You may also want to eliminate other gut irritants. Dairy and grains contain common compounds known to irritate some people’s guts. Sometimes you only need to eliminate them for a few weeks to see if it makes a difference for your health.
By eating nutrient-dense foods, we allow ample macro- and micro-nutrients into our gut to maximize the chance for absorption. These nutrients help our bodies build and repair our gut, and every other body part as well. Some of the most nutrient-dense foods include dark leafy greens, colorful fruits and veggies, liver, and fish.
The second pillar of gut health is our microbes.
By ingesting probiotic-rich foods and drinks, we can help to replenish our gut microbes. These are found in fermented foods like kombucha, kefir, miso, sauerkraut, and kimchi. Make these a part of your daily diet.
Want to make your own fermented recipe that’s easy, delicious and is healthy for your gut? Check out the recipe below.
Whole foods are full of gut-friendly fiber. Not eating enough fiber increases the risk of heart disease, cancer, diabetes, and obesity. Fiber plays lots of roles in our gut, including whisking away some of those pesky bad bacteria and toxins so they can be eliminated. Fiber also helps to feed the friendly resident microbes that help us absorb and digest our food better. What foods have a lot of fiber? Fruits, vegetables, nuts, seeds, and even cacao.
And don’t forget the extremely important lifestyle factors like getting enough sleep, dealing with stress, and getting the right amount (and intensity) of exercise for you. It’s easy to forget some of the simple, but key links there are between what we do with our bodies and how well they function.
In a nutshell
The function of your gut is key to your overall health. There are two pillars of gut health: maintaining a good barrier and maintaining healthy gut microbes.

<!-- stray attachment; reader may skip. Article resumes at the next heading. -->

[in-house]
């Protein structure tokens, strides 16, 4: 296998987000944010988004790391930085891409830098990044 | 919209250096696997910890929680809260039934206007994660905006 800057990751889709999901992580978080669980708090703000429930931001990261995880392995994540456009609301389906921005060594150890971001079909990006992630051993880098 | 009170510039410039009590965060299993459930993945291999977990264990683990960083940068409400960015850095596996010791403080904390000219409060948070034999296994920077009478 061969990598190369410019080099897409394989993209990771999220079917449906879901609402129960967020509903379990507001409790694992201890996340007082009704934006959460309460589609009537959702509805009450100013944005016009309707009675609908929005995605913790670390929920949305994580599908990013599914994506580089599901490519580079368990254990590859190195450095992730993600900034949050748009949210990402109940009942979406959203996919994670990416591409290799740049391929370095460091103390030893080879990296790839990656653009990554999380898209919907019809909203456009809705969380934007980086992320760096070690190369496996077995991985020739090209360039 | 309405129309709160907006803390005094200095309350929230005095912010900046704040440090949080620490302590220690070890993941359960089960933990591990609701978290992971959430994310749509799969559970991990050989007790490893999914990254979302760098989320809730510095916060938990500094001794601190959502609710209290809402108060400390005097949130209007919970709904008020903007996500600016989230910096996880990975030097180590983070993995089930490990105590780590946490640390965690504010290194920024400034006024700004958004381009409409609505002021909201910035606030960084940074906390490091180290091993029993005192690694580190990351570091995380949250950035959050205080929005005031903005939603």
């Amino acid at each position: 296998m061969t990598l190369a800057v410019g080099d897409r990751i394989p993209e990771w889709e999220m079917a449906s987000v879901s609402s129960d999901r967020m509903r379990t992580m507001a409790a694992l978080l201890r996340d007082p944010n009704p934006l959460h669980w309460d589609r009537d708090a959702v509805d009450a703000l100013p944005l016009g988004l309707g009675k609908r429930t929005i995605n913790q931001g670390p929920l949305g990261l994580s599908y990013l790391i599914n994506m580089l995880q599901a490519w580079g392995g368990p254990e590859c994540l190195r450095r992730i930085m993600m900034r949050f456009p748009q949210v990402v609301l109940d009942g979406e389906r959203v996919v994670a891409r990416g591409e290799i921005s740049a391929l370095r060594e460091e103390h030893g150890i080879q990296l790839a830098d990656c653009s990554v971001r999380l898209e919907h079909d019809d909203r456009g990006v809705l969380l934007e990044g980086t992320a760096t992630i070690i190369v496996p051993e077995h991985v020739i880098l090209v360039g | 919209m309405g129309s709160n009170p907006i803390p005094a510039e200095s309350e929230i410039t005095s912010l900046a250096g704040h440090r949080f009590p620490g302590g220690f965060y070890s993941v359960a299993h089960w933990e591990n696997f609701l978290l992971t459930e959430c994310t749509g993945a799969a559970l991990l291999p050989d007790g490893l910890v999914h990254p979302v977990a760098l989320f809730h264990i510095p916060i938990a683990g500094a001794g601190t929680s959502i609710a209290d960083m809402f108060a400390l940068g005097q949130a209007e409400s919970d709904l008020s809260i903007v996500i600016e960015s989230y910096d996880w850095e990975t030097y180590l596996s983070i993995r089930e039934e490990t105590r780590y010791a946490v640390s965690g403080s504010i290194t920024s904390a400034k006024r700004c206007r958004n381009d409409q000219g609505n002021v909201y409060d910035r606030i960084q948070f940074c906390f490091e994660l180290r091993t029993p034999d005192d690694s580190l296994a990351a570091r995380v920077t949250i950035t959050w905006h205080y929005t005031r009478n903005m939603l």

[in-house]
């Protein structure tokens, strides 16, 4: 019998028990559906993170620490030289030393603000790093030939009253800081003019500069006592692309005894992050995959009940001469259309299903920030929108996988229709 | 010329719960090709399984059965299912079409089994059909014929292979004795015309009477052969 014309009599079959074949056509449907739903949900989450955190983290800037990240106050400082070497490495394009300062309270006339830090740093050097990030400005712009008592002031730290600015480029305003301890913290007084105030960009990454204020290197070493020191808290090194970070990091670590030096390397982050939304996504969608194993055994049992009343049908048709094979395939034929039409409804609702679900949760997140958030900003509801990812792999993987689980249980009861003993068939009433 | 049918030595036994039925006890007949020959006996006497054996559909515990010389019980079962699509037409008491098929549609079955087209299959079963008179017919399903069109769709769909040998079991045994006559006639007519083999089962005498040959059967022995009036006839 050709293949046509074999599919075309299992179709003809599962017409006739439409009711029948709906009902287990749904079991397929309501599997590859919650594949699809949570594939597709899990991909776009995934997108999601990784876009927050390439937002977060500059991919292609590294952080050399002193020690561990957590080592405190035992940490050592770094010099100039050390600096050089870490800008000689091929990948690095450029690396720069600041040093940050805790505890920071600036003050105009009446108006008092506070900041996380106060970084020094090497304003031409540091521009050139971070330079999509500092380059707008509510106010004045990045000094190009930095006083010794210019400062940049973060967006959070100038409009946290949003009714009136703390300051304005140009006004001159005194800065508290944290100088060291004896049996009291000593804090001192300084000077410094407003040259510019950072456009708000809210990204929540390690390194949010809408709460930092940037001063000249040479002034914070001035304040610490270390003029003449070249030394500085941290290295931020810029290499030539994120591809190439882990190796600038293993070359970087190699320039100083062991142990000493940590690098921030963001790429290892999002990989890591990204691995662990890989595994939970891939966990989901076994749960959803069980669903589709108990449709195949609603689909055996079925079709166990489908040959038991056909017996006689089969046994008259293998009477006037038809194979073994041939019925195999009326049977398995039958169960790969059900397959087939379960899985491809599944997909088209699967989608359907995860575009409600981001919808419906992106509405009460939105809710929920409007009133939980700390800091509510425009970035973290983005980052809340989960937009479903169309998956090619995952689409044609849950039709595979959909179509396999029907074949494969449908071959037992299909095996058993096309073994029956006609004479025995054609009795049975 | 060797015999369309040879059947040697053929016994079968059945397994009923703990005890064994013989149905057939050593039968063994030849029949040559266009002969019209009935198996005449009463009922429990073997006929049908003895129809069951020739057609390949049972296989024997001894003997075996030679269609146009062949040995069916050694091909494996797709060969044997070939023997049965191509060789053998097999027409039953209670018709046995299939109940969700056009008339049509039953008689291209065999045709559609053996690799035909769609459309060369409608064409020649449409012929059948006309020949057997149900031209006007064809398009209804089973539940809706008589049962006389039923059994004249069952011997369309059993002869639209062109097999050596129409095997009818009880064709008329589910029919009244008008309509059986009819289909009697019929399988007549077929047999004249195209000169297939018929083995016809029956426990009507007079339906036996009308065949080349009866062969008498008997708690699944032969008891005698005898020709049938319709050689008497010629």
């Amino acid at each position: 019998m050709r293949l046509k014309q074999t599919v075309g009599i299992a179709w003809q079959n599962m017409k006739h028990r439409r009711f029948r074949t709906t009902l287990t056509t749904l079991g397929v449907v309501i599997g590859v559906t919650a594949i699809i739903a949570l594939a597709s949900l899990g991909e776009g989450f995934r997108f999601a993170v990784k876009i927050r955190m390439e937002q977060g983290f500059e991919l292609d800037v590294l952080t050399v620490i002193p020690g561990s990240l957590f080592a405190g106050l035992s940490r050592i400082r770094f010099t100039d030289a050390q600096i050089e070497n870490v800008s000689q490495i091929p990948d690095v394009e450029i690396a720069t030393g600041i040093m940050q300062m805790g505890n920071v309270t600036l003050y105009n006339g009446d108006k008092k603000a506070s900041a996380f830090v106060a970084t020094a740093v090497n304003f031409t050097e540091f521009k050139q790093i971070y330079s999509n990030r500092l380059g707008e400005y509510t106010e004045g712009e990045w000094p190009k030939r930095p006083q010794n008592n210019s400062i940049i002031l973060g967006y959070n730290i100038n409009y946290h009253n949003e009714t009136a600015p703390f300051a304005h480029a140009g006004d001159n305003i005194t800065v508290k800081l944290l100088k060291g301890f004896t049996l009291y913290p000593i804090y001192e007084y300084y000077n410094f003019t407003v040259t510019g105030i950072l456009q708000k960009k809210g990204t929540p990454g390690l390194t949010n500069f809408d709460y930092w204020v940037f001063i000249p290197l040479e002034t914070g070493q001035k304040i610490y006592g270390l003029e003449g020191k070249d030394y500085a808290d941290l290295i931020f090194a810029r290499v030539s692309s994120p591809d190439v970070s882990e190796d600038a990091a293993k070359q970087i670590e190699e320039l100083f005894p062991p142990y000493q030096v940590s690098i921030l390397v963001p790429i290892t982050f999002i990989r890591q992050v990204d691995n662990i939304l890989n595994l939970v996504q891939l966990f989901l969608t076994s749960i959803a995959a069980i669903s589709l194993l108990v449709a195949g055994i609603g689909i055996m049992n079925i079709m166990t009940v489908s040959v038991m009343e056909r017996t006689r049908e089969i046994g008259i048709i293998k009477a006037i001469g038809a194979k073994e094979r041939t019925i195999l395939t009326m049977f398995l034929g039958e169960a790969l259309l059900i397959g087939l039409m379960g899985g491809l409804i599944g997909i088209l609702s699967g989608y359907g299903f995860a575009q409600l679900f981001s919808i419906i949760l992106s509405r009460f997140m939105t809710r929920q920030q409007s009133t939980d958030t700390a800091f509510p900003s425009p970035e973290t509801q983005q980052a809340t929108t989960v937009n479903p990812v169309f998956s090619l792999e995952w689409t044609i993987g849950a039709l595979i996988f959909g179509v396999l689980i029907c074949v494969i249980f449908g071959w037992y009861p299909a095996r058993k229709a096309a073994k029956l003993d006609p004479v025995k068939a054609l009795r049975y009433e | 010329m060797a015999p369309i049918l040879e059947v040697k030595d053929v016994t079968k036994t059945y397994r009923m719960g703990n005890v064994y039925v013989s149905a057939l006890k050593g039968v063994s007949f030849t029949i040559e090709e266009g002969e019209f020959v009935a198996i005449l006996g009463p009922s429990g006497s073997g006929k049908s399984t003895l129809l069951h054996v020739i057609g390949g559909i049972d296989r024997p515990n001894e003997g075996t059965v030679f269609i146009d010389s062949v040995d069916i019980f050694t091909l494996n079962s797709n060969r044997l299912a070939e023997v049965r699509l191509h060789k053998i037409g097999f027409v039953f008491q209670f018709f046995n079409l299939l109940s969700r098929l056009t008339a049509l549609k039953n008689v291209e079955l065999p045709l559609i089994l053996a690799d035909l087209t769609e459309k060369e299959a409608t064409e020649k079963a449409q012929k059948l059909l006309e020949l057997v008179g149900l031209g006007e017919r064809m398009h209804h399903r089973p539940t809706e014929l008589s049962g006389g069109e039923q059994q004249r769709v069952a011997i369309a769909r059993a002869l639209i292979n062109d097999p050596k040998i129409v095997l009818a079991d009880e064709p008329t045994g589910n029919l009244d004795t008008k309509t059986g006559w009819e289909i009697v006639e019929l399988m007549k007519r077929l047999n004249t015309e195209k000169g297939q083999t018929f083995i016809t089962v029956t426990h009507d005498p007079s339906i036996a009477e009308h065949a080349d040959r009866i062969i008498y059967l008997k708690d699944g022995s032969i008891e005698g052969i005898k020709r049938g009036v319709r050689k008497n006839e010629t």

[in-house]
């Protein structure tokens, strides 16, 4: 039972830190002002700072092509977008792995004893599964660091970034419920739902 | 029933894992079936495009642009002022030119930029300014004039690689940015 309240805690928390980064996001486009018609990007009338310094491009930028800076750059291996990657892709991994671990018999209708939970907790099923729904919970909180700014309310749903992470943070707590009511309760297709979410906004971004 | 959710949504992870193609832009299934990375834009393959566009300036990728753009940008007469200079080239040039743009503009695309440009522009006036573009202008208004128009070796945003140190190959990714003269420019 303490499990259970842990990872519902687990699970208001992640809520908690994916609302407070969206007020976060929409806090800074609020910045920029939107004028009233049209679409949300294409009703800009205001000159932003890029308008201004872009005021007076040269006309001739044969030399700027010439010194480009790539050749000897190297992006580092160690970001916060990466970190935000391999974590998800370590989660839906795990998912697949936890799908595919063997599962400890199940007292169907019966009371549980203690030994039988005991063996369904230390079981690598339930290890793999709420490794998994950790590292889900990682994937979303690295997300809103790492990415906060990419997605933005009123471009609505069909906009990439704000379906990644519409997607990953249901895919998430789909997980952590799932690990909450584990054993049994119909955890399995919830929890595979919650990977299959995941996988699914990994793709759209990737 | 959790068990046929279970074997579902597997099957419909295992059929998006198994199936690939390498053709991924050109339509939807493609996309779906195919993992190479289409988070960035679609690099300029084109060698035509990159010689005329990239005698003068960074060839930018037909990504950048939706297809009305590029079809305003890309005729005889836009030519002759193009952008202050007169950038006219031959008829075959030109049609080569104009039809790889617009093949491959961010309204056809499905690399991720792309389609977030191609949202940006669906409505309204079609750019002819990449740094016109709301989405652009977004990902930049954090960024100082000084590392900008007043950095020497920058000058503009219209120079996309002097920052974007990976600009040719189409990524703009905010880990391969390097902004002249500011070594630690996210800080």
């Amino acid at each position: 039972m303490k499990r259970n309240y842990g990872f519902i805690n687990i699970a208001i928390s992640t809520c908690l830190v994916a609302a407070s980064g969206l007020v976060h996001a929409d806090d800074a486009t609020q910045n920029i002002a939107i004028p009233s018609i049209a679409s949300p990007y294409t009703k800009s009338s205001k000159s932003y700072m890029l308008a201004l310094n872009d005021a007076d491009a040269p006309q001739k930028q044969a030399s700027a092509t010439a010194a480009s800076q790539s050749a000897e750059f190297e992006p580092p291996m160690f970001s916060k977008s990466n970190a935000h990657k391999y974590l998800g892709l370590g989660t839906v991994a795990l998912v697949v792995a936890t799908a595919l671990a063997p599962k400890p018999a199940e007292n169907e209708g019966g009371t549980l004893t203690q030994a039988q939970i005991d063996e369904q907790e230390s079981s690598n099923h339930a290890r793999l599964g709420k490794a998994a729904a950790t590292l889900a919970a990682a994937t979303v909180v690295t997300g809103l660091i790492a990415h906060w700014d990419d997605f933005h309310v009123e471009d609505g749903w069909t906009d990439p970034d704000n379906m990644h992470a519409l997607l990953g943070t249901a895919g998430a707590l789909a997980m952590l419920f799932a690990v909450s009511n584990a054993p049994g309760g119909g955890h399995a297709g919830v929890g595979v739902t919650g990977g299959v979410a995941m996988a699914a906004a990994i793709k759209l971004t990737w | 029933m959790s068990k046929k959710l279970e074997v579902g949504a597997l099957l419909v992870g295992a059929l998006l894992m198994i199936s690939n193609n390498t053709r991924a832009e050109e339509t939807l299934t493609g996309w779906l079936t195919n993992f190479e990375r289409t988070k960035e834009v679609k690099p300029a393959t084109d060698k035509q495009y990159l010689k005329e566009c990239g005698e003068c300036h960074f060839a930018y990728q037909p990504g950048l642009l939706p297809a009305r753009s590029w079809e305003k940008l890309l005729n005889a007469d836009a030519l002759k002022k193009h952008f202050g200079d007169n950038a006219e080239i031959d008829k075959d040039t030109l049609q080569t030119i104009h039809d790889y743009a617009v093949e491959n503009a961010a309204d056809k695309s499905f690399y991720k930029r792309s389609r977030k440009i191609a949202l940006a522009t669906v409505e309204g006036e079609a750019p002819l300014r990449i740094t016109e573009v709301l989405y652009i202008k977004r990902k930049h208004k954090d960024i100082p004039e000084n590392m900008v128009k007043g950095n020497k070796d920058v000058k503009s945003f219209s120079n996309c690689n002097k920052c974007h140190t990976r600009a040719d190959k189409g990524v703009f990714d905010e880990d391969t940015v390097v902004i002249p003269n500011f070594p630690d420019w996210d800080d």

The main ways to improve both of these naturally is by eating nutrient-dense whole foods. Foods filled with nutrition, probiotics, and fiber. And eliminating common gut irritants like added sugar, processed foods, alcohol, dairy, and grains.
Here’s a recipe to help nourish and support your gut health:
When you go on the Candida diet and start making your health a top priority you might realize that your favorite snacks are no longer suitable for your new lifestyle. Fear not! There are SO many delicious sugar-free snack ideas that are tasty, nutrient-dense and totally guilt-free.
I remember feeling so discouraged after learning about all the foods I had to avoid when starting the Candida diet. All the crazy emotions from sadness to anger arose when I knew I had to get off of sugar plus I felt so overwhelmed when it came to figuring out what I was going to eat.
This was back when the internet was very new and Candida information was hard to come by. Fast forward 20+ years and now there’s an overload of information on the interwebs and it can make your head spin! My goal is to help make things easier and less stressful for you.
Here are a few of my favorite snacks that will work perfectly for you if you’re on the Candida diet, going sugar-free, or if you’re just wanting to eat healthier:
Easy and delicious sugar-free, dairy-free, gluten-free Candida diet snacks:
There can be so much confusion and frustration related to what to eat on the Candida diet. My hope is that these ideas will help give you some relief, hope and maybe even some excitement to try new foods!
Instead of looking at the diet as what you can’t eat, let’s shift this thought into the amazing amount of yummy things you can eat. These foods are going to boost your nutrition while being satisfying and delicious.
Everyone has different tastes and preferences when it comes to food so you’ll need to make choices that agree with you.
Deprivation, stress and overwhelm should not be a part of your plan when it comes to getting healthier be it the Candida diet or any other change you’re making with your food plan